In a hearing on 12 April 2004, the trial court denied Jones's
motion for admission to practice. The trial court also denied
plaintiffs' motion for continuance made by Streeter. Plaintiffs
then elected to take a voluntary dismissal on all claims. The
trial court heard the remaining motions for sanctions and
attorneys' fees and found Jones to have been engaged in the
unauthorized practice of law. The trial court fined Jones
$5,000.00, and ordered plaintiffs and Jones to pay the attorneys'
fees of opposing counsel as sanctions. Plaintiffs appeal.
 Plaintiffs first contend that the trial court's delay of
nearly four months before hearing the motion for admission to
practice pro hac vice
deprived them of their fundamental right to
select counsel to represent them. We disagree.
N.C. Gen. Stat. § 84-4.1 (2005) governs the limited practice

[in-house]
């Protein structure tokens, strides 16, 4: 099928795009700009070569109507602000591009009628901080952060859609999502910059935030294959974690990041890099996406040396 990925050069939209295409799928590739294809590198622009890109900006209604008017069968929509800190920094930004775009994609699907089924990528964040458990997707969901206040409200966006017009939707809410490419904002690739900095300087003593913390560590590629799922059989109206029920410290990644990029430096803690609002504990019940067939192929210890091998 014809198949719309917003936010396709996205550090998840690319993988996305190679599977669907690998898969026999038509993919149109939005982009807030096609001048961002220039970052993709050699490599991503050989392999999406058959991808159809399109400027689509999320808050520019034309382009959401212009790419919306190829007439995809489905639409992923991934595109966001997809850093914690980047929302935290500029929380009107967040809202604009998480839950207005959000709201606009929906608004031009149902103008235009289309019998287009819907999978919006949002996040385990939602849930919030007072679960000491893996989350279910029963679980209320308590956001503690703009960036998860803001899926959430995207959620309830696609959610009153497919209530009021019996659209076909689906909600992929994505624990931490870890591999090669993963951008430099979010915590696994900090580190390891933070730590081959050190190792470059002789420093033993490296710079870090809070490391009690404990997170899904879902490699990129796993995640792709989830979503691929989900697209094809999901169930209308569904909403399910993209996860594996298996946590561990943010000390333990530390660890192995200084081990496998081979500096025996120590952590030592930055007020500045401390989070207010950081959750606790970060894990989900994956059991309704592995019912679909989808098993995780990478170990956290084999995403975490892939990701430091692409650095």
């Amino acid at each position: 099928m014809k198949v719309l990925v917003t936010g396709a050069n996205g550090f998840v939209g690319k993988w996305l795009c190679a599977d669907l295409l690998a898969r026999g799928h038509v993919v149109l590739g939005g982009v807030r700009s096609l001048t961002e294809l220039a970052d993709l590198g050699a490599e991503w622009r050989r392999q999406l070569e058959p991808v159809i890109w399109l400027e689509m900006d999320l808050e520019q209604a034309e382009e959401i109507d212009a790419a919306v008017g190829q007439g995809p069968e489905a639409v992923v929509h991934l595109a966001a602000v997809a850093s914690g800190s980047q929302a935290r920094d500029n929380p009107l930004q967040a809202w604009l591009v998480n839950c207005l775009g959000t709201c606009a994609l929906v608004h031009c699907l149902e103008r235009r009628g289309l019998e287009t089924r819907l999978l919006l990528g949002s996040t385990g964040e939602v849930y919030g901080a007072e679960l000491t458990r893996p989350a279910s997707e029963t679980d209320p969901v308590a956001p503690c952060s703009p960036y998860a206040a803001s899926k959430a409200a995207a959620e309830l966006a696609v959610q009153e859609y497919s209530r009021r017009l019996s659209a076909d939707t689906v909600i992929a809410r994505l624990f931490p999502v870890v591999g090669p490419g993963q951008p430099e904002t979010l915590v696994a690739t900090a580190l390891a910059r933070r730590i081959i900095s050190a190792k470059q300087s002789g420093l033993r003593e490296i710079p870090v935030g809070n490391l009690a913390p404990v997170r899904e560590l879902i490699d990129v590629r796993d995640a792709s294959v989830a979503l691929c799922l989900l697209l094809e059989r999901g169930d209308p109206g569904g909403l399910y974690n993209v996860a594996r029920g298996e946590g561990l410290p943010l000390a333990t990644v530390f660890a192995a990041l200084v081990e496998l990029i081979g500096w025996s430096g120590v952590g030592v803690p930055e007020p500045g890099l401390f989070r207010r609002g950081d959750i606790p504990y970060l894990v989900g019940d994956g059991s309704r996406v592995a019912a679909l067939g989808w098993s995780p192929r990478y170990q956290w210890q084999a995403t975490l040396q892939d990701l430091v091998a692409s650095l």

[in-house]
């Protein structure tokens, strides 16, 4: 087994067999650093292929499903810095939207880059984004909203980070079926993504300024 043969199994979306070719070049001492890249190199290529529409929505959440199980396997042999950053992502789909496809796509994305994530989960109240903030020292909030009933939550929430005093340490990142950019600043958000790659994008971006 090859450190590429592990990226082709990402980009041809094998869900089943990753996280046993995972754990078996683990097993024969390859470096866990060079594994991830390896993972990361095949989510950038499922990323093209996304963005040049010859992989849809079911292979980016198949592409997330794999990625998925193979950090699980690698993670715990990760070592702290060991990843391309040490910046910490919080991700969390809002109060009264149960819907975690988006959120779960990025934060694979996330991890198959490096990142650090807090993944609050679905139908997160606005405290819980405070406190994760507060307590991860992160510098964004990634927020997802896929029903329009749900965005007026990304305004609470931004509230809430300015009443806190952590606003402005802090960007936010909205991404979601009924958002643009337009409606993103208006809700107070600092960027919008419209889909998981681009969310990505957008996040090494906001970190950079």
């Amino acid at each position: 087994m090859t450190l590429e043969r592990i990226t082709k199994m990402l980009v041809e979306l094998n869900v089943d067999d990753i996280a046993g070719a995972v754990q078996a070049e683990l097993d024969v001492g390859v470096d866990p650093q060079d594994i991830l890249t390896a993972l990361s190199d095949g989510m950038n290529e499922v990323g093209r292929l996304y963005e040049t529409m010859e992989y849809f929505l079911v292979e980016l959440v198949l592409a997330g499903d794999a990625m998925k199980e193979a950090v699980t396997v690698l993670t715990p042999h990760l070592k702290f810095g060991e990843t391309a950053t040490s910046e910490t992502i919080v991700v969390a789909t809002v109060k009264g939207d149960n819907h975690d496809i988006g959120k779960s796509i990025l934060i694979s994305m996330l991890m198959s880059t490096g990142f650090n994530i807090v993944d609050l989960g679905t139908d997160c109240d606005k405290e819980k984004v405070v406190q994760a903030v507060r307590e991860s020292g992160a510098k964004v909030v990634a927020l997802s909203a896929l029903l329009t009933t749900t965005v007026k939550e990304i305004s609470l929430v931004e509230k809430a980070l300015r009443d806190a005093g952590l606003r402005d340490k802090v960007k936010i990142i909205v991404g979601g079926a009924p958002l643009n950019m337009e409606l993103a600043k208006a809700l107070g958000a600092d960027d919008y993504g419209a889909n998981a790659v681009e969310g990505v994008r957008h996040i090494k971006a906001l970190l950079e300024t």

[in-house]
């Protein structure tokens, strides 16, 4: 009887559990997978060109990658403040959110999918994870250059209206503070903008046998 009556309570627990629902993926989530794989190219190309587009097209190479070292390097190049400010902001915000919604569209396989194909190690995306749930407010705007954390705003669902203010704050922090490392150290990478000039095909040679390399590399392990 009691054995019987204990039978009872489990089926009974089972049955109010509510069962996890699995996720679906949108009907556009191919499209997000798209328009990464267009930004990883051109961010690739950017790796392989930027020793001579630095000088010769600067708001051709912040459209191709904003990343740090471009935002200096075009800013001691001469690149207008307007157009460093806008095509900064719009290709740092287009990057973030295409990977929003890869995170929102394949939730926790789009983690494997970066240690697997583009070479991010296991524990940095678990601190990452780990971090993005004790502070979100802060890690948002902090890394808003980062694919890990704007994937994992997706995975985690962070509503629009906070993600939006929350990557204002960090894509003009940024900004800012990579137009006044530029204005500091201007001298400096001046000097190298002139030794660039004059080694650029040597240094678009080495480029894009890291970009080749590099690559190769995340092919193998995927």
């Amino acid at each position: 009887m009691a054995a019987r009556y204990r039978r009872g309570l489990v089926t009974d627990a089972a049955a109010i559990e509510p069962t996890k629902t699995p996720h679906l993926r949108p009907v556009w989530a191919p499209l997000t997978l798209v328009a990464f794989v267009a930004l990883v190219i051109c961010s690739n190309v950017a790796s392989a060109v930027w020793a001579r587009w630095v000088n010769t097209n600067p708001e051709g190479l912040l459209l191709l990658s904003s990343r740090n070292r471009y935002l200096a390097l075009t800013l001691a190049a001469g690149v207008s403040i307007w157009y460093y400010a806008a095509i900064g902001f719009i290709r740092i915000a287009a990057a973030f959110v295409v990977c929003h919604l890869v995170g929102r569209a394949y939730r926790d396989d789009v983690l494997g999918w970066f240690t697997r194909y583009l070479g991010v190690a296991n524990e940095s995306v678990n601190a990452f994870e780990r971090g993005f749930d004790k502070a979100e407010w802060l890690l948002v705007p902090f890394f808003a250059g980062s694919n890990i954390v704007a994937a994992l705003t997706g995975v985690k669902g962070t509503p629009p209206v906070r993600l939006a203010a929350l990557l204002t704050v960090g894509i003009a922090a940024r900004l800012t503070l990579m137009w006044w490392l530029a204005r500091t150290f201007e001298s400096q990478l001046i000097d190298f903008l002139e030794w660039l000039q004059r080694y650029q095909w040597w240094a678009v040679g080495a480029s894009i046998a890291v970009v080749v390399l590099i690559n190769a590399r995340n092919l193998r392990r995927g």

of out-of-state attorneys in our North Carolina state courts.
[P]arties do not have a right to be represented in the courts of
North Carolina by counsel who are not duly licensed to practice in
this state. Admission of counsel in North Carolina pro hac vice is
not a right but a discretionary privilege. Leonard v.
Johns-Manville Sales Corp
., 57 N.C. App. 553, 555, 291 S.E.2d 828,
829 (1982). The right to appear pro hac vice
in the courts ofanother state is not a right protected by the Due Process Clause of
the Fourteenth Amendment. In re Smith
, 301 N.C. 621, 630, 272
S.E.2d 834, 840 (1981). The Federal Constitution does not
obligate state courts to grant out-of-state attorneys procedural
due process in the grant or denial of their petition for admission
to practice pro hac vice
in the courts of the state. Id
As plaintiffs have no fundamental right to select out-of-state
counsel to represent them in our state courts, we find this
assignment of error to be without merit.
 Plaintiffs next contend that the trial court abused its
discretion by denying Jones's motion for admission to practice pro
. We disagree.
N.C. Gen. Stat. § 84-4.1 states that the power to allow or
reject an application for limited practice by an out-of-state
attorney lies within the discretion of the trial court. Id
trial court may be reversed for abuse of discretion only upon a
showing that its actions are manifestly unsupported by reason.'
Smith v. Beaufort County Hosp. Ass'n
., 141 N.C. App. 203, 210, 540